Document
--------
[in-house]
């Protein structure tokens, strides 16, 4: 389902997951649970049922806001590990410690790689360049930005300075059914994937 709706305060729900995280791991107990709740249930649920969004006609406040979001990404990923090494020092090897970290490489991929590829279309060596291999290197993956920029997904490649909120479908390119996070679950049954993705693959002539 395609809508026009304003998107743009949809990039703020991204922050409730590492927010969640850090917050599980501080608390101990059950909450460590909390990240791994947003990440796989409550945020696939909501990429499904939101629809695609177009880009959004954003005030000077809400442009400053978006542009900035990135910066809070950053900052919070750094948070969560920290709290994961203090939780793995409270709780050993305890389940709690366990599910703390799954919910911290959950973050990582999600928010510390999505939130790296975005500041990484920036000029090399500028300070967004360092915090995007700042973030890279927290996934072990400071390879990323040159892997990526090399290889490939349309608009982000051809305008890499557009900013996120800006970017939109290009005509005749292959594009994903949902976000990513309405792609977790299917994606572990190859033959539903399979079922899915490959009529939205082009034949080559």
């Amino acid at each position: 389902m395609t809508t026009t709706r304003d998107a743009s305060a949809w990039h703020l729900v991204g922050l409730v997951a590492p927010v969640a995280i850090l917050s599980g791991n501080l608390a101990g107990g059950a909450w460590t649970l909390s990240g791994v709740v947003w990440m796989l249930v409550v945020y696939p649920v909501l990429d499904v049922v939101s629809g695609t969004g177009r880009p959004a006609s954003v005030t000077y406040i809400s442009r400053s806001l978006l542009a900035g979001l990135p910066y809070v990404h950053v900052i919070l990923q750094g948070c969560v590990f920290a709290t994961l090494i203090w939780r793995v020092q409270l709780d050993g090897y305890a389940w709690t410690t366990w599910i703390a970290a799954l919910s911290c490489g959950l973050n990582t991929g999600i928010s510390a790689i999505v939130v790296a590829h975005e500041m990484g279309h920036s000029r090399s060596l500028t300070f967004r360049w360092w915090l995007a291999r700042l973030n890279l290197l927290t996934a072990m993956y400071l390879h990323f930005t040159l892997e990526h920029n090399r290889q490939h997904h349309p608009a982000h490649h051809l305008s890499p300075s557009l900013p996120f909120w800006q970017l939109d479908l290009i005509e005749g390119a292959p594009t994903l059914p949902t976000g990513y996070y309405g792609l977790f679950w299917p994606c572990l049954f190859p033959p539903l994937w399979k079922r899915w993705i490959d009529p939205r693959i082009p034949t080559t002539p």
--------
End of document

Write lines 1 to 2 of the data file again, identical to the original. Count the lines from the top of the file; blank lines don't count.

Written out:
[in-house]
């Protein structure tokens, strides 16, 4: 389902997951649970049922806001590990410690790689360049930005300075059914994937 709706305060729900995280791991107990709740249930649920969004006609406040979001990404990923090494020092090897970290490489991929590829279309060596291999290197993956920029997904490649909120479908390119996070679950049954993705693959002539 395609809508026009304003998107743009949809990039703020991204922050409730590492927010969640850090917050599980501080608390101990059950909450460590909390990240791994947003990440796989409550945020696939909501990429499904939101629809695609177009880009959004954003005030000077809400442009400053978006542009900035990135910066809070950053900052919070750094948070969560920290709290994961203090939780793995409270709780050993305890389940709690366990599910703390799954919910911290959950973050990582999600928010510390999505939130790296975005500041990484920036000029090399500028300070967004360092915090995007700042973030890279927290996934072990400071390879990323040159892997990526090399290889490939349309608009982000051809305008890499557009900013996120800006970017939109290009005509005749292959594009994903949902976000990513309405792609977790299917994606572990190859033959539903399979079922899915490959009529939205082009034949080559």